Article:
Following demonetisation and political interference, microfinance institutions (MFIs), including non-banking finance companies (NBFCs) and small finance banks (SFBs) with exposure to states like Uttar Pradesh, Uttarakhand, Maharashtra and Madhya Pradesh, faced with asset quality overhang, are staring at significant credit costs and capital erosion in FY2018, says a research report.
In a note, India Ratings and Research (Ind-Ra) says, “The current upheaval has validated our earlier opinion of borrower overleverage and idiosyncratic and systemic risks (due to political ecosystem) prevalent in the industry. Furthermore, borrower discipline, a key ingredient for the smooth functioning of microfinance, has severely deteriorated in certain districts of affected states and may take years to be restored. In addition, MFIs need to structurally look beyond joint liability group (JLG) loans for loan growth and product diversification by building capabilities.”
Ind-Ra says as per its interactions with borrowers, unintentionally defaulting borrowers are unlikely to clear four or more equated monthly instalments (EMIs). “…borrower interactions over the last six months indicate that earning members have lost one-three-month wages or income due to demonetisation in FY2017. However, business almost recovered in 1QFY2018. The analysis suggests that incremental incomes of such borrowers in FY18 would be enough to repay three missed EMIs at best. However, MFIs may need to take haircuts on borrowers that have missed more than three EMIs or are intentional defaulters. The extension of loans by three months may work if default is unintentional.”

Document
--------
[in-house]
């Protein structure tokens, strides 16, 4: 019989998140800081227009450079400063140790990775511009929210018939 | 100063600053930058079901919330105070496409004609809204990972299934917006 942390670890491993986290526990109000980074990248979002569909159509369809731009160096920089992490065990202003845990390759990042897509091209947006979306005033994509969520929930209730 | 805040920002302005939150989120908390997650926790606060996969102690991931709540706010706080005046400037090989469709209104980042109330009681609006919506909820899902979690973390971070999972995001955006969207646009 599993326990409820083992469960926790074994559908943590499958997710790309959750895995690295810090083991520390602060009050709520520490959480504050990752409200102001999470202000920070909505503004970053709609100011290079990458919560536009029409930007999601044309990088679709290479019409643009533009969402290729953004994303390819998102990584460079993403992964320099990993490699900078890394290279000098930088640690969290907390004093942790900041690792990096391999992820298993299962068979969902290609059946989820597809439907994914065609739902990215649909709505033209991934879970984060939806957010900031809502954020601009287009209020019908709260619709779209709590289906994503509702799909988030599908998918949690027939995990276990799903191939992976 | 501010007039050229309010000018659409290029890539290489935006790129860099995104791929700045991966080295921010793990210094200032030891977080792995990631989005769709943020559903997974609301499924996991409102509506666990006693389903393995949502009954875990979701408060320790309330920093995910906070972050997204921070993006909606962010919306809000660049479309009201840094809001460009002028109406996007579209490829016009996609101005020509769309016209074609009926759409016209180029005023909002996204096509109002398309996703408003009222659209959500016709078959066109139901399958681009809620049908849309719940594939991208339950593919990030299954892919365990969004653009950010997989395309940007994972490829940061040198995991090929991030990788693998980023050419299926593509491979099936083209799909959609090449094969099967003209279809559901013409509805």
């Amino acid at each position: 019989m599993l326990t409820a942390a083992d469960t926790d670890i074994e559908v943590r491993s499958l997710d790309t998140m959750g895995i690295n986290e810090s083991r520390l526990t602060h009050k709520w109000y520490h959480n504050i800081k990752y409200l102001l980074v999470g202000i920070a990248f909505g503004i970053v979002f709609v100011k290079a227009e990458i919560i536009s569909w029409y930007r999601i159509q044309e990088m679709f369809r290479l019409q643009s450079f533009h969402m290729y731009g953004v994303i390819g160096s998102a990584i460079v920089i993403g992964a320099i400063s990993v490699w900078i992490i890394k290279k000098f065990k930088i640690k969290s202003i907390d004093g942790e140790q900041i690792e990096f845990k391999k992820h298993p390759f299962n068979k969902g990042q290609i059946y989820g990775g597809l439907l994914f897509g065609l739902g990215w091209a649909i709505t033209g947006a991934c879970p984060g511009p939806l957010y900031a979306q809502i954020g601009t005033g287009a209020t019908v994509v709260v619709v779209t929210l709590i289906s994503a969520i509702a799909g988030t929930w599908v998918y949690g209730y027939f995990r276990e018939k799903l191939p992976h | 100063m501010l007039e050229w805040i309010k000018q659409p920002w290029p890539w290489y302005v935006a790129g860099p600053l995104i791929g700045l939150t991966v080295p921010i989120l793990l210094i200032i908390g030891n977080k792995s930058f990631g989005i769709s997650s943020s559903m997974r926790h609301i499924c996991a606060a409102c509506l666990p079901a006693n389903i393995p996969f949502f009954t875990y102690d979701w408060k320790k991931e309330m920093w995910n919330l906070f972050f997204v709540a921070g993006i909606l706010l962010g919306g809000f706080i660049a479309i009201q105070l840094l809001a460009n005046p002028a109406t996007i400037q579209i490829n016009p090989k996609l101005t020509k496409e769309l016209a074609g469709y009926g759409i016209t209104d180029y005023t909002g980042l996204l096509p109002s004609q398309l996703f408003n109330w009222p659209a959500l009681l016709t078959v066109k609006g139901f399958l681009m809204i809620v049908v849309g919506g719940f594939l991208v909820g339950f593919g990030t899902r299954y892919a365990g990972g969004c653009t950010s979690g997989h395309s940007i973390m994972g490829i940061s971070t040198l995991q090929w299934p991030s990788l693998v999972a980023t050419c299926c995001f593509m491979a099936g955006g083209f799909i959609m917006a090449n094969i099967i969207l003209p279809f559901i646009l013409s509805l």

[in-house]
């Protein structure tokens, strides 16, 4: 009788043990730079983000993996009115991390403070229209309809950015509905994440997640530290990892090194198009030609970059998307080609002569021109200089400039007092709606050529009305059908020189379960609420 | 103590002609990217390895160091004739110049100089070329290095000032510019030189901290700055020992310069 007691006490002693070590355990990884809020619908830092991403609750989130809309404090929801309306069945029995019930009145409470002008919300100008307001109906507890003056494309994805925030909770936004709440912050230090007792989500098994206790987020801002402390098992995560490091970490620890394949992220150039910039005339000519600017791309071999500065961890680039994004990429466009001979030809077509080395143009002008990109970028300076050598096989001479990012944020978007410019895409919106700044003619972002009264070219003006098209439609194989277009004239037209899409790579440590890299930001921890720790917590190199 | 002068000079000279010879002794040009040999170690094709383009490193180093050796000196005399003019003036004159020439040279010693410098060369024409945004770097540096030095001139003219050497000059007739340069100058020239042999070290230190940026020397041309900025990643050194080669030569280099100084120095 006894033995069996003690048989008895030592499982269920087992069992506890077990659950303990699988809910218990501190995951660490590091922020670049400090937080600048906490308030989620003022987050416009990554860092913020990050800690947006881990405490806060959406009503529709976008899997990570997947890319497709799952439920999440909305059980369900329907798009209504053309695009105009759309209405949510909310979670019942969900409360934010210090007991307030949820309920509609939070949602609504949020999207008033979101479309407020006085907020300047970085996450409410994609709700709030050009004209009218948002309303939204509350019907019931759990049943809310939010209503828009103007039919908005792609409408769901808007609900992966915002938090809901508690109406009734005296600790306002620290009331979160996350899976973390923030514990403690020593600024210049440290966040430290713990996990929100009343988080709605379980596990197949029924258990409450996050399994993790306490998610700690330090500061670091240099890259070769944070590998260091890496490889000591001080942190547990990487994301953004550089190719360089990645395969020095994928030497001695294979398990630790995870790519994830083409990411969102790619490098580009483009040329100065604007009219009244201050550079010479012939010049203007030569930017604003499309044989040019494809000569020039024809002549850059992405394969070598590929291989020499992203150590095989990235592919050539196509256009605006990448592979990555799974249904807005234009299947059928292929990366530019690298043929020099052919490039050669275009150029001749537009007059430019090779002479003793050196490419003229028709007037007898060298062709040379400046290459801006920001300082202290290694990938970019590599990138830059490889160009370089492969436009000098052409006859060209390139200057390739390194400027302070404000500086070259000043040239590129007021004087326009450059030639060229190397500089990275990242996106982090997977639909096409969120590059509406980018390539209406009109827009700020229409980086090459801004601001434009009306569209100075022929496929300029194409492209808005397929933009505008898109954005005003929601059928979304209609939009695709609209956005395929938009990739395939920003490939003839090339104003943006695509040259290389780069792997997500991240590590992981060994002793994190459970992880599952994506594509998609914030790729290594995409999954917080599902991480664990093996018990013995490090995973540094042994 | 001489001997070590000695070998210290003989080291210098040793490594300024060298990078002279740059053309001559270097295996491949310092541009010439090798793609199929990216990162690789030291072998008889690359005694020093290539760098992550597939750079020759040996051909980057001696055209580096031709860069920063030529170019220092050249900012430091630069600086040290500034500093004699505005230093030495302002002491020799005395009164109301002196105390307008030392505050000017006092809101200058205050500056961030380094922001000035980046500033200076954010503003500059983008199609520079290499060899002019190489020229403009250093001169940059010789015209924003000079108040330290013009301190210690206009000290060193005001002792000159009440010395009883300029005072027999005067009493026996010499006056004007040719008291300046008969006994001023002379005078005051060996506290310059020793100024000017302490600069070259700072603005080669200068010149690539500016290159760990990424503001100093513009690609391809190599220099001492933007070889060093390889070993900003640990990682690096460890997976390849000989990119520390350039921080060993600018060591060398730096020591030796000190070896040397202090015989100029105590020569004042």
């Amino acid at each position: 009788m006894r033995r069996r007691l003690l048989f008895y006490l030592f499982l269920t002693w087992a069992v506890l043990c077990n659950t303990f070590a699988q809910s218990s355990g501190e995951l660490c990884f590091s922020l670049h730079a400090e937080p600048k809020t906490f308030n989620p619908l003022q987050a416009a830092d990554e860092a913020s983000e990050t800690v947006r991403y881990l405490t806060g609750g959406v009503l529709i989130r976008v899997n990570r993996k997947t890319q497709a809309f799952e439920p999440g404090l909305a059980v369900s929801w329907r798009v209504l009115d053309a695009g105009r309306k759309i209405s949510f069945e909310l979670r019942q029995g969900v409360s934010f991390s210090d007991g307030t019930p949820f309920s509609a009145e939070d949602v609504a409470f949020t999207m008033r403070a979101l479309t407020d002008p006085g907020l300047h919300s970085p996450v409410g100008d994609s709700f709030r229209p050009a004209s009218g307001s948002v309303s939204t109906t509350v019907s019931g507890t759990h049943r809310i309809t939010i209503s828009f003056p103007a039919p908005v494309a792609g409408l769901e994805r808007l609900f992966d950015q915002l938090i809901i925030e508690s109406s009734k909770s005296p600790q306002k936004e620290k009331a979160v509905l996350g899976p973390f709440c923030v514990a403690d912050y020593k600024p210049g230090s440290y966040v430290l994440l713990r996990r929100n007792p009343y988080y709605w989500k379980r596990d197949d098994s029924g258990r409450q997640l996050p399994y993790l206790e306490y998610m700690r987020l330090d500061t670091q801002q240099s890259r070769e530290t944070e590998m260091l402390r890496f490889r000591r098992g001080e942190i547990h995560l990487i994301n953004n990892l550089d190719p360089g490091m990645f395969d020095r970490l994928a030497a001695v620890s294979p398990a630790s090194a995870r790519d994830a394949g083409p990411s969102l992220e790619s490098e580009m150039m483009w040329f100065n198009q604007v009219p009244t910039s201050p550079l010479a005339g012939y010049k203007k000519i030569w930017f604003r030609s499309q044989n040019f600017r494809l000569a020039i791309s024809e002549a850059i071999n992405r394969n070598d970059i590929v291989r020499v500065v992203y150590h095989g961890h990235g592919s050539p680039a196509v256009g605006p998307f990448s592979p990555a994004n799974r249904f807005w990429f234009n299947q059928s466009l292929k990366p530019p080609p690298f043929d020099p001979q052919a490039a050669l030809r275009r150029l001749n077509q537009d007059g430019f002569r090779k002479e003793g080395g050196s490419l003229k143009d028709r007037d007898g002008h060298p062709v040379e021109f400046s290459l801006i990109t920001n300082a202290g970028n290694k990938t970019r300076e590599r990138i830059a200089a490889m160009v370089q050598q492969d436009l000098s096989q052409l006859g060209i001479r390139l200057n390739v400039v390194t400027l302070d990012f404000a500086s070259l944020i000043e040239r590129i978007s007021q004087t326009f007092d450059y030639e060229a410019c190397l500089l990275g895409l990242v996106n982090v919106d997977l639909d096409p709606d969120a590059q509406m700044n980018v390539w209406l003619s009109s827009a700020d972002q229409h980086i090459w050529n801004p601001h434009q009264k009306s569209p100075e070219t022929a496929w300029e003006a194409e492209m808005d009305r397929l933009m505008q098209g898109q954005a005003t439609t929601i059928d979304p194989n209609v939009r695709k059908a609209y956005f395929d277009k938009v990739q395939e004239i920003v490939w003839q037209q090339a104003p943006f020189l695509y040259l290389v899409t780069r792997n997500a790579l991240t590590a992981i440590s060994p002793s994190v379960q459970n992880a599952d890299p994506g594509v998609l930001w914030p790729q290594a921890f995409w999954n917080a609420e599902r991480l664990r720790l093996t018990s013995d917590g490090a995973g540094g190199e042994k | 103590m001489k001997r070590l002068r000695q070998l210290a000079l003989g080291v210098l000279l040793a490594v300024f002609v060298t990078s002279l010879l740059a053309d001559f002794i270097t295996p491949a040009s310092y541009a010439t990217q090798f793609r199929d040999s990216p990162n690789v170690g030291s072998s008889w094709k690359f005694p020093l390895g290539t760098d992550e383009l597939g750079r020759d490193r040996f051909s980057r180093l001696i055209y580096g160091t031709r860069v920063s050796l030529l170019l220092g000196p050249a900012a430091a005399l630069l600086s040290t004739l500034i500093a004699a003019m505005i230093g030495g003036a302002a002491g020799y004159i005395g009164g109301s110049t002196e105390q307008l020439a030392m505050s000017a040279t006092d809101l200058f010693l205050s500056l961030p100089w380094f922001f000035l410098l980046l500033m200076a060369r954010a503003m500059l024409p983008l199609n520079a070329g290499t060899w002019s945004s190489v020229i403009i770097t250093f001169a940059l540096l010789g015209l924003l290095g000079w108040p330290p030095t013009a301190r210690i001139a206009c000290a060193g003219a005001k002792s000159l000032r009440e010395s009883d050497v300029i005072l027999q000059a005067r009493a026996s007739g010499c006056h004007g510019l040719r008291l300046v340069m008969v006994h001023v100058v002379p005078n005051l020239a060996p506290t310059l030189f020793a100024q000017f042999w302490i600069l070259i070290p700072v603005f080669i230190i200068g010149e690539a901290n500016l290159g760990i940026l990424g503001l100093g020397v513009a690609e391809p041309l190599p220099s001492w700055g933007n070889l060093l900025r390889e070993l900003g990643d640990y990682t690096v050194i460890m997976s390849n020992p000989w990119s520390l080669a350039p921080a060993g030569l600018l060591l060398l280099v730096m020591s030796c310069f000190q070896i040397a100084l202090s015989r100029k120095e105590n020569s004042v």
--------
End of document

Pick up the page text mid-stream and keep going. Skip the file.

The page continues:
An analysis by the Fitch Group Company, indicates that aggregate collection efficiency of majority of MFIs with significant exposure to affected states on portfolio outstanding (as of December 2016) was 75%-80% higher in May 2017 compared with a low of 50%-60% in December 2016. “In case collections on portfolio as on 31 December 2016 do not increase from the current level, MFIs with significant exposure to affected states and with aggregate loans under management of Rs1,000 crore and above could incur credit costs and capital erosion and, thus, higher leverage,” the ratings agency says.
According to Ind-Ra, collection pick-up is slower than expectation. Maharashtra was one of the worst affected states, with monthly collections in some districts being in single digits, it says, adding, during the revival period after December 2016, the intensity of political interference in affected states was such that demand for loan waivers did not die down in some districts even after local elections.
Ind-Ra’s analysis indicates that in case collections (on portfolio as on 31 December 2016) do not increase from the current level, MFIs with significant exposure to affected states and with aggregate loans under management of Rs1,000 crore and above could incur credit costs and capital erosion and, thus, higher leverage. “At 80%, these MFIs could require equity of Rs100 -Rs300 crore, depending on loans under management, to ensure their capital levels remain over the regulatory minimum. The aggregate recovery level on the December 2016 portfolio should exceed at least 85% by 2QFY2018-3QFY2018 to prevent capital erosion beyond the regulatory minimum, without additional infusion for some MFIs. At 95% collections on portfolio at end-December 2016, MFIs are likely to witness marginal capital erosion,” it added.
According to the ratings agency, lower-than-worse-case credit costs and equity erosions are supported by the fact that 15%-20% of assets under management of MFIs are off-balance-sheet, where credit enhancements, over-collateralisation and first loss default guarantees could range between 5% and 15% on an aggregate basis.
Ind-Ra feels that MFI should now look beyond JLG. “We acknowledge that JLG loans address an important credit need and have an important role in financial inclusion. However, borrower selection and operating processes need to be reassessed. Moreover, MFIs need to develop expertise in other secured and unsecured credit products and roll them out gradually (early experience not pleasant for most MFIs). Instead of pursuing growth, they need to adopt best practices of NBFCs, minimise employee churn, and innovate lending and risk sharing mechanisms,” it concluded.